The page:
Market control varies across freight and passenger services, leading shipping companies to adjust their pricing strategies accordingly. Robust regulatory frameworks are needed to monitor market concentration levels, evaluate competition dynamics, and prevent anti-competitive behaviors. Such will contribute to a healthier and more competitive industry.

This was emphasized in a study authored by Philippine Institute for Development Studies Research Fellows Kris Francisco and Michael Ralph Abrigo, titled “Market Power in the Philippine Domestic Shipping Industry”. It reveals the challenges posed by the dominance of large companies in the local shipping sector.

“It is important to maintain competition at the route-level to prevent excessive market power that could harm consumer welfare and industry dynamics. Studies are crucial to inform policy decisions and craft better regulations,” the authors said. They emphasized that the concentration of market power among major players raises concerns about anti-competitive practices, including price manipulation, reduced incentives for innovation, and limited consumer choices.

Despite policy reforms dating back to the 1990s aimed at fostering competition, the domestic shipping industry in the Philippines continues to be dominated by a small number of key players. Data from a study in 2000 highlights this issue, revealing that the top 10 shipping companies controlled 74 percent of the domestic cargo market. Furthermore, the top five container shipping lines held an even tighter grip, accounting for 82 percent of the total container throughput.

Meanwhile, a 2014 World Bank report revealed that more than 40 percent of 54 shipping routes were served by a lone operator, and almost a quarter were served by three or more operators. This oligopolistic tendency of the industry was attributed to two key factors: economies of scale and service frequency. High maintenance and operating costs for vessels incentivize companies to expand their operations, spreading these fixed costs over a larger fleet.  However, customer demand prioritizes frequent service over larger vessels with infrequent schedules. This dynamic can lead to one or two companies strategically focusing on high-volume routes, ultimately dominating those specific markets.

“The government desires some form of competition at the route level to deter companies from gaining too much market power, which could have welfare implications to consumers and the whole industry,” the authors explained. A more competitive environment where multiple operators can serve various routes could mitigate the negative effects of market concentration and excessive market power.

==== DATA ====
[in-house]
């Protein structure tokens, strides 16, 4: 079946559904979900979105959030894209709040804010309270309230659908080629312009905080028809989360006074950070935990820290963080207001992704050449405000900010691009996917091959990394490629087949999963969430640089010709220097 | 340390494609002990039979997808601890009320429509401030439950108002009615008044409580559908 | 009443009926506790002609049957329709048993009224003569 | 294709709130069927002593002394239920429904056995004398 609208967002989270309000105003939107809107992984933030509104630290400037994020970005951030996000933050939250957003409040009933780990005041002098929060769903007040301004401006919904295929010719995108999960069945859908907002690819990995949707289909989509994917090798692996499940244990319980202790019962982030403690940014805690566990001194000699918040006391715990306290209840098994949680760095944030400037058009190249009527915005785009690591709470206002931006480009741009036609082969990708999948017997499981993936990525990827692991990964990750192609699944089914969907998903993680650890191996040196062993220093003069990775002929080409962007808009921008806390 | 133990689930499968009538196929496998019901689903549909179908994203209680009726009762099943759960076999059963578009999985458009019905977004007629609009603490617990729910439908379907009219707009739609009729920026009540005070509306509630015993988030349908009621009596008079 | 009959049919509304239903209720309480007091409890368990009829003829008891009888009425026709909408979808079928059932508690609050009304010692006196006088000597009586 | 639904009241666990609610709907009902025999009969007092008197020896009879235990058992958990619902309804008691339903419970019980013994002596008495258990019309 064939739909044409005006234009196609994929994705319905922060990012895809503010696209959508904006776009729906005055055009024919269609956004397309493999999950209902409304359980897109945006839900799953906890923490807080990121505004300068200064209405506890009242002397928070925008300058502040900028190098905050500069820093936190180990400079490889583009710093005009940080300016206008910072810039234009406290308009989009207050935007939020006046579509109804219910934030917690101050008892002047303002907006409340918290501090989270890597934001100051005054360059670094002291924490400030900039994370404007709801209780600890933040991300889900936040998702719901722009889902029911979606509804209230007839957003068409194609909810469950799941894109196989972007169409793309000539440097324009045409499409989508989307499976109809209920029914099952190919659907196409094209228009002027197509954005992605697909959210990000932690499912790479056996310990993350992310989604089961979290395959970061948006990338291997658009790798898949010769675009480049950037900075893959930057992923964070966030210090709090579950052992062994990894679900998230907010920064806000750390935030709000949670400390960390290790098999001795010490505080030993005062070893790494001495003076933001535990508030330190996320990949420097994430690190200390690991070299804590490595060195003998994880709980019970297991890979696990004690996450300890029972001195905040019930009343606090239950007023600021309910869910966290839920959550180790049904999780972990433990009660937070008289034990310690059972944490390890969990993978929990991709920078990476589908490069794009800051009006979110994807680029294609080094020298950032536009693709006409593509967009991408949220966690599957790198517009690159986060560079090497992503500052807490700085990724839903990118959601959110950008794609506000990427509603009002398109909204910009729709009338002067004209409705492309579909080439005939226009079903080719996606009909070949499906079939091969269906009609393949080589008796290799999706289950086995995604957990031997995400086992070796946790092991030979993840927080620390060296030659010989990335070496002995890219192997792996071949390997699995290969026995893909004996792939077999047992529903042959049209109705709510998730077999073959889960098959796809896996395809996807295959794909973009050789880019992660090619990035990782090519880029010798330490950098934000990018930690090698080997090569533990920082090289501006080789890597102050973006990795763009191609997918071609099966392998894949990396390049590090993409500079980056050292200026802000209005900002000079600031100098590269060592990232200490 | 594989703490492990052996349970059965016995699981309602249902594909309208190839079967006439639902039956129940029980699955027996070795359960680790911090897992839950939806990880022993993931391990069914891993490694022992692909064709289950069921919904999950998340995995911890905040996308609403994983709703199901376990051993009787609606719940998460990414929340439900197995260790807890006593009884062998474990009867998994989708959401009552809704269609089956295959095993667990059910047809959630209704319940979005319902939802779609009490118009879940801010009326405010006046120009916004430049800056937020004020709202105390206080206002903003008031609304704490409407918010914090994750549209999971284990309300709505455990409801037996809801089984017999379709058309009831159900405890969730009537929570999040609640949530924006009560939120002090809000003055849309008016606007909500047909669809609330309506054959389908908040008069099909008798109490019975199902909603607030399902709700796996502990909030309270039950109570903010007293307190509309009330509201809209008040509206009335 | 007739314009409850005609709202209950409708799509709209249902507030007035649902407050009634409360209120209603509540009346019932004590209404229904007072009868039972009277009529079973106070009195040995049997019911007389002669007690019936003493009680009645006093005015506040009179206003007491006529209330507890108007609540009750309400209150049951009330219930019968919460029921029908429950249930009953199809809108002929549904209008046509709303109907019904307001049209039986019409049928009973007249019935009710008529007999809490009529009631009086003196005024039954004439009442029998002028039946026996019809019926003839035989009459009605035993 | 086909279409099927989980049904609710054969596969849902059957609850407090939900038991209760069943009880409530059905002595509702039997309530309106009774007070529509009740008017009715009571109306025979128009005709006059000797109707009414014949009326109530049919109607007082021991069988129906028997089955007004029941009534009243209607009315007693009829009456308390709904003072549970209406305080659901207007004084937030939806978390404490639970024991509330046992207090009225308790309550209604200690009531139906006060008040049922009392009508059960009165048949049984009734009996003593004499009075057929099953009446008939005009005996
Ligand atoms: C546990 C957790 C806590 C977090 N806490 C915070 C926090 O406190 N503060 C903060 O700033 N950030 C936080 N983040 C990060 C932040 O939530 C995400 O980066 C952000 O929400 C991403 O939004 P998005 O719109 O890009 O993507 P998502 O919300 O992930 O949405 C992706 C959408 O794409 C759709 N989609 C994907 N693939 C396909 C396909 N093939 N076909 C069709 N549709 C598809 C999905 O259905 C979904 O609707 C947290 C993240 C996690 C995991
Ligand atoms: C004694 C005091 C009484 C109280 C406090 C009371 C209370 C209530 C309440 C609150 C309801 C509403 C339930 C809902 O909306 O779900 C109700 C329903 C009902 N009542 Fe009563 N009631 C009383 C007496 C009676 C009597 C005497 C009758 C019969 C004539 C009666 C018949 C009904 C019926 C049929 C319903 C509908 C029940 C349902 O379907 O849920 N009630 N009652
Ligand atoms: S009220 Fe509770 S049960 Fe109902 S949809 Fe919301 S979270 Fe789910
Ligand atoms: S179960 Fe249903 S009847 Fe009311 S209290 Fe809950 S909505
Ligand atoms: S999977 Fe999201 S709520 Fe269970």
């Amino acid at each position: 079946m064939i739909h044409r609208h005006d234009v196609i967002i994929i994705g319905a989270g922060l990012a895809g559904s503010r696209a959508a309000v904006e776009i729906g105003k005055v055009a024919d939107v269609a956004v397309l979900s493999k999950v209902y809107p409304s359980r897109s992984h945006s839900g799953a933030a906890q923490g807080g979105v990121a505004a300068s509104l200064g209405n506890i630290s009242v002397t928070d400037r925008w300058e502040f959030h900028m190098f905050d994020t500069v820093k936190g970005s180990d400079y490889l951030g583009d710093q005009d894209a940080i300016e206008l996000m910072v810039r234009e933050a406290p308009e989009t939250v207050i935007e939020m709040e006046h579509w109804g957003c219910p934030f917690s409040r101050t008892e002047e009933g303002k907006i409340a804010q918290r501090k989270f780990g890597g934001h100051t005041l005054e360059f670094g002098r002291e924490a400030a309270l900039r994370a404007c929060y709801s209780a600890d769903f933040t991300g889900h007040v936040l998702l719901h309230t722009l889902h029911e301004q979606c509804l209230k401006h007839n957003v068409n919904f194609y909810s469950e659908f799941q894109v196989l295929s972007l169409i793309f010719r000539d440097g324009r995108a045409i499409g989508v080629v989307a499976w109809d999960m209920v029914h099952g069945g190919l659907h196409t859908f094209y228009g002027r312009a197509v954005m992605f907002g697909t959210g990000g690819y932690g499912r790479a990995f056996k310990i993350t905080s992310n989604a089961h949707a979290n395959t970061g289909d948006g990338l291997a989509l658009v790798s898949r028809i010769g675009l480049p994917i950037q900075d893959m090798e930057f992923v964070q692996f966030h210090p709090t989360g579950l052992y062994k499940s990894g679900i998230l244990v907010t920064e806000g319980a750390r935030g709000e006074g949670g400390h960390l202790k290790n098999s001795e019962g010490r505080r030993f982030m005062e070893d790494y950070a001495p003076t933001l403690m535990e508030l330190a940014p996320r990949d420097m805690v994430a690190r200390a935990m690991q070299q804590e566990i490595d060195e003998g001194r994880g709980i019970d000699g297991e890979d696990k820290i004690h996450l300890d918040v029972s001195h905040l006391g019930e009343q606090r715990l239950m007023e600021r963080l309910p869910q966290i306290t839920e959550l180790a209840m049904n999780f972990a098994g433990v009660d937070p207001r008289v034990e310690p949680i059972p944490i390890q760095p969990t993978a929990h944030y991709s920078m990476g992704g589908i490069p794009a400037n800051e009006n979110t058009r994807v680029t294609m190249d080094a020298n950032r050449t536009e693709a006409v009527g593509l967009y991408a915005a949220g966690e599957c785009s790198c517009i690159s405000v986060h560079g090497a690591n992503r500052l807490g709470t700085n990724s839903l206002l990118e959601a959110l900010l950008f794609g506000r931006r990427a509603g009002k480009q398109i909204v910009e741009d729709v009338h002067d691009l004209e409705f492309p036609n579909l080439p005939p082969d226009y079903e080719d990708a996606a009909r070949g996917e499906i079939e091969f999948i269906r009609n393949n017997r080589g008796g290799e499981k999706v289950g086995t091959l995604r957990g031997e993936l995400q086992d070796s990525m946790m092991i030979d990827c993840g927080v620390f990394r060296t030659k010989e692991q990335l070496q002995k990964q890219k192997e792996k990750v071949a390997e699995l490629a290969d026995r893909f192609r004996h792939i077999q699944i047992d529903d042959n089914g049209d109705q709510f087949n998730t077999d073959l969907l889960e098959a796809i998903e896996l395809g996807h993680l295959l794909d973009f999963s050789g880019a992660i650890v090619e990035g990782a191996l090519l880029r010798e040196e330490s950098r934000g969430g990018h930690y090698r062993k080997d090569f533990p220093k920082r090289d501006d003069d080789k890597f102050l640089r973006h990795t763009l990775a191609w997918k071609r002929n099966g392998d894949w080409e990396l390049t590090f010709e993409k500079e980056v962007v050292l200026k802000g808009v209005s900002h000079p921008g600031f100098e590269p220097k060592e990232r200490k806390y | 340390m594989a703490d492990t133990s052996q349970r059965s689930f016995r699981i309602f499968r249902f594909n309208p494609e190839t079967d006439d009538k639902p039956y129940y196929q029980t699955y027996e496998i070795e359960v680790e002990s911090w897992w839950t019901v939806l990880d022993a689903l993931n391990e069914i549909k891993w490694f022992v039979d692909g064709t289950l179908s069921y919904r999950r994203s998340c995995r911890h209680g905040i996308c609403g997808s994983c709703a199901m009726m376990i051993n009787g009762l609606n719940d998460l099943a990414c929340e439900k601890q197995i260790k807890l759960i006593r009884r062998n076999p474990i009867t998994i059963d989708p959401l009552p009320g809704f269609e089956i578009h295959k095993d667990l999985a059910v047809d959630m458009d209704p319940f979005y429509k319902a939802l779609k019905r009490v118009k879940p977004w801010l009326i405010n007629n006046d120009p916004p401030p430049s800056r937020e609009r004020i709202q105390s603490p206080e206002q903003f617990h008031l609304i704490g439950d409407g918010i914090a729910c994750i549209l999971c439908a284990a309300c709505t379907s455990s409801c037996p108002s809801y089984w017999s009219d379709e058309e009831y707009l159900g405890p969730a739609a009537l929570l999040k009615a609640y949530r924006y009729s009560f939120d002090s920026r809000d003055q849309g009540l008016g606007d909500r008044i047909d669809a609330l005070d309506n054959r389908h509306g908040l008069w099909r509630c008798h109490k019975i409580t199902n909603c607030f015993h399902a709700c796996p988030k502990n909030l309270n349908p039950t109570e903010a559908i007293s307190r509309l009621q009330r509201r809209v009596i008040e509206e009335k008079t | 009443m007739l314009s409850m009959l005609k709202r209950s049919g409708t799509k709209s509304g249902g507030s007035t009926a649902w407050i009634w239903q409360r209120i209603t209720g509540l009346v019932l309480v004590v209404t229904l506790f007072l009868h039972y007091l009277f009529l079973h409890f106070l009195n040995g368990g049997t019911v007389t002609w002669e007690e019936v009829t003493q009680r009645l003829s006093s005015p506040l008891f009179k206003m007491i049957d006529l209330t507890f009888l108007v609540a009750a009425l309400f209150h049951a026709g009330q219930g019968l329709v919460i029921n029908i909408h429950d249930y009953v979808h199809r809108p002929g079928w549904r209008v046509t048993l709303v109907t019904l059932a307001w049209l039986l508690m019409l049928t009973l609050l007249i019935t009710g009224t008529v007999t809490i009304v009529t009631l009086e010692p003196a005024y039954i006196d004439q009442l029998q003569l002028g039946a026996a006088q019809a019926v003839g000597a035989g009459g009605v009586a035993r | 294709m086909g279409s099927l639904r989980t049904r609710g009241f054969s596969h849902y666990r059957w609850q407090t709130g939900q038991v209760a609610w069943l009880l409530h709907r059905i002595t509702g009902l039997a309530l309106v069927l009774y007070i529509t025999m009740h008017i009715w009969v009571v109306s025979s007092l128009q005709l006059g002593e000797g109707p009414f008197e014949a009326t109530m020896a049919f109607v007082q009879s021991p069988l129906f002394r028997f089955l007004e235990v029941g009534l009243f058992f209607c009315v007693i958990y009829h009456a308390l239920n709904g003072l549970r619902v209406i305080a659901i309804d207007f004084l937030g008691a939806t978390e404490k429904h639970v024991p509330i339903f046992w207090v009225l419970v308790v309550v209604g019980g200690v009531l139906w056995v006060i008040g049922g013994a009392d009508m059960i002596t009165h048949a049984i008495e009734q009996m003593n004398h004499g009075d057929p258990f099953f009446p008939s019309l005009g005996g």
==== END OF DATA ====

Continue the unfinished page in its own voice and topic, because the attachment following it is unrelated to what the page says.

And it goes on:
The study further reveals a correlation between a firm’s profile and its pricing strategy. Firms with a high market share, substantial fixed assets, larger workforces, and longer track records tend to impose higher markups. This aligns with expectations, as dominant players often leverage market power to raise prices. Firms operating outside the National Capital Region (NCR) also exhibit higher markups.

Markup strategies between passenger and freight services show a noteworthy difference. Firms consistently charged higher markups on freight across all examined firm characteristics. Building on this observation, the authors mentioned another study’s findings that the presence of budget airlines in the passenger market creates a competitive landscape that is absent in the freight market. This suggests that competition from the air transport industry acts as a disciplining force, keeping markups for passenger shipping services in check.

The authors acknowledged that while the study sheds light on the connection between firm characteristics and pricing strategies, the complexities of market power in the shipping industry deserve further exploration. Continued research is crucial to fully understand the underlying factors influencing firm behavior, ultimately paving the way for well-informed policy responses that benefit both businesses and consumers.

Read the full study here: ###

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